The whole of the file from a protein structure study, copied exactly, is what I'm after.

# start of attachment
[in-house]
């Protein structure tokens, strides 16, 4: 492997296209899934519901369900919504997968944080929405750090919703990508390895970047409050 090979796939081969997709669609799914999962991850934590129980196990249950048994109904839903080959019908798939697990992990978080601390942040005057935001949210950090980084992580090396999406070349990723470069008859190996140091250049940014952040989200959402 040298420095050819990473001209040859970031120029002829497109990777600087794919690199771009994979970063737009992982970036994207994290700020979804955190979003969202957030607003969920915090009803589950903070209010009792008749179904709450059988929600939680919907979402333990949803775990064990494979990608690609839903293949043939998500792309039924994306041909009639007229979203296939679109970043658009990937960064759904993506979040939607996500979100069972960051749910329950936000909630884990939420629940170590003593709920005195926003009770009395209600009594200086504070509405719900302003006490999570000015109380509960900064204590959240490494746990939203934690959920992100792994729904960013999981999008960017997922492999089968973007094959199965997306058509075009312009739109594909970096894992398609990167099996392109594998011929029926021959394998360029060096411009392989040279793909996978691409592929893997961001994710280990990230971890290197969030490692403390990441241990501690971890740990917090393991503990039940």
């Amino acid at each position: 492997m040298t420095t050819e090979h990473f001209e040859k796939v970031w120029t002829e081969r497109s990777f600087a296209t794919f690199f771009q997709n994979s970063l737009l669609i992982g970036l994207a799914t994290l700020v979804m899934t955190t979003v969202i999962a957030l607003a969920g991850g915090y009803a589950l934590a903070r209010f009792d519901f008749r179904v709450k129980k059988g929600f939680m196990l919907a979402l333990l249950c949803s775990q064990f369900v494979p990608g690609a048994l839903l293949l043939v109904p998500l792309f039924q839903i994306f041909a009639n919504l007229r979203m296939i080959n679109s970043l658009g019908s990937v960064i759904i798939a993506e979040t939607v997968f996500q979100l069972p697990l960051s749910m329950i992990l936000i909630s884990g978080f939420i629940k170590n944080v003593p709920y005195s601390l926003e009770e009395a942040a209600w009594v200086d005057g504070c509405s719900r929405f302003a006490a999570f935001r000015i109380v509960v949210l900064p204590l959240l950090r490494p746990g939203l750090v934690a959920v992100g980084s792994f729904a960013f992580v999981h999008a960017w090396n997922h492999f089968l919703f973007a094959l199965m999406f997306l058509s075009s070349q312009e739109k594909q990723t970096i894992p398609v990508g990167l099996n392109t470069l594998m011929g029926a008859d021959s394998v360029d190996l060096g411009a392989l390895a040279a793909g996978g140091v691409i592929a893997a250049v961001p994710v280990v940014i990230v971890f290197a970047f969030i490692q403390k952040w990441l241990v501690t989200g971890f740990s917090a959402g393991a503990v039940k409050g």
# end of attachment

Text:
[in-house]
């Protein structure tokens, strides 16, 4: 492997296209899934519901369900919504997968944080929405750090919703990508390895970047409050 090979796939081969997709669609799914999962991850934590129980196990249950048994109904839903080959019908798939697990992990978080601390942040005057935001949210950090980084992580090396999406070349990723470069008859190996140091250049940014952040989200959402 040298420095050819990473001209040859970031120029002829497109990777600087794919690199771009994979970063737009992982970036994207994290700020979804955190979003969202957030607003969920915090009803589950903070209010009792008749179904709450059988929600939680919907979402333990949803775990064990494979990608690609839903293949043939998500792309039924994306041909009639007229979203296939679109970043658009990937960064759904993506979040939607996500979100069972960051749910329950936000909630884990939420629940170590003593709920005195926003009770009395209600009594200086504070509405719900302003006490999570000015109380509960900064204590959240490494746990939203934690959920992100792994729904960013999981999008960017997922492999089968973007094959199965997306058509075009312009739109594909970096894992398609990167099996392109594998011929029926021959394998360029060096411009392989040279793909996978691409592929893997961001994710280990990230971890290197969030490692403390990441241990501690971890740990917090393991503990039940």
């Amino acid at each position: 492997m040298t420095t050819e090979h990473f001209e040859k796939v970031w120029t002829e081969r497109s990777f600087a296209t794919f690199f771009q997709n994979s970063l737009l669609i992982g970036l994207a799914t994290l700020v979804m899934t955190t979003v969202i999962a957030l607003a969920g991850g915090y009803a589950l934590a903070r209010f009792d519901f008749r179904v709450k129980k059988g929600f939680m196990l919907a979402l333990l249950c949803s775990q064990f369900v494979p990608g690609a048994l839903l293949l043939v109904p998500l792309f039924q839903i994306f041909a009639n919504l007229r979203m296939i080959n679109s970043l658009g019908s990937v960064i759904i798939a993506e979040t939607v997968f996500q979100l069972p697990l960051s749910m329950i992990l936000i909630s884990g978080f939420i629940k170590n944080v003593p709920y005195s601390l926003e009770e009395a942040a209600w009594v200086d005057g504070c509405s719900r929405f302003a006490a999570f935001r000015i109380v509960v949210l900064p204590l959240l950090r490494p746990g939203l750090v934690a959920v992100g980084s792994f729904a960013f992580v999981h999008a960017w090396n997922h492999f089968l919703f973007a094959l199965m999406f997306l058509s075009s070349q312009e739109k594909q990723t970096i894992p398609v990508g990167l099996n392109t470069l594998m011929g029926a008859d021959s394998v360029d190996l060096g411009a392989l390895a040279a793909g996978g140091v691409i592929a893997a250049v961001p994710v280990v940014i990230v971890f290197a970047f969030i490692q403390k952040w990441l241990v501690t989200g971890f740990s917090a959402g393991a503990v039940k409050g």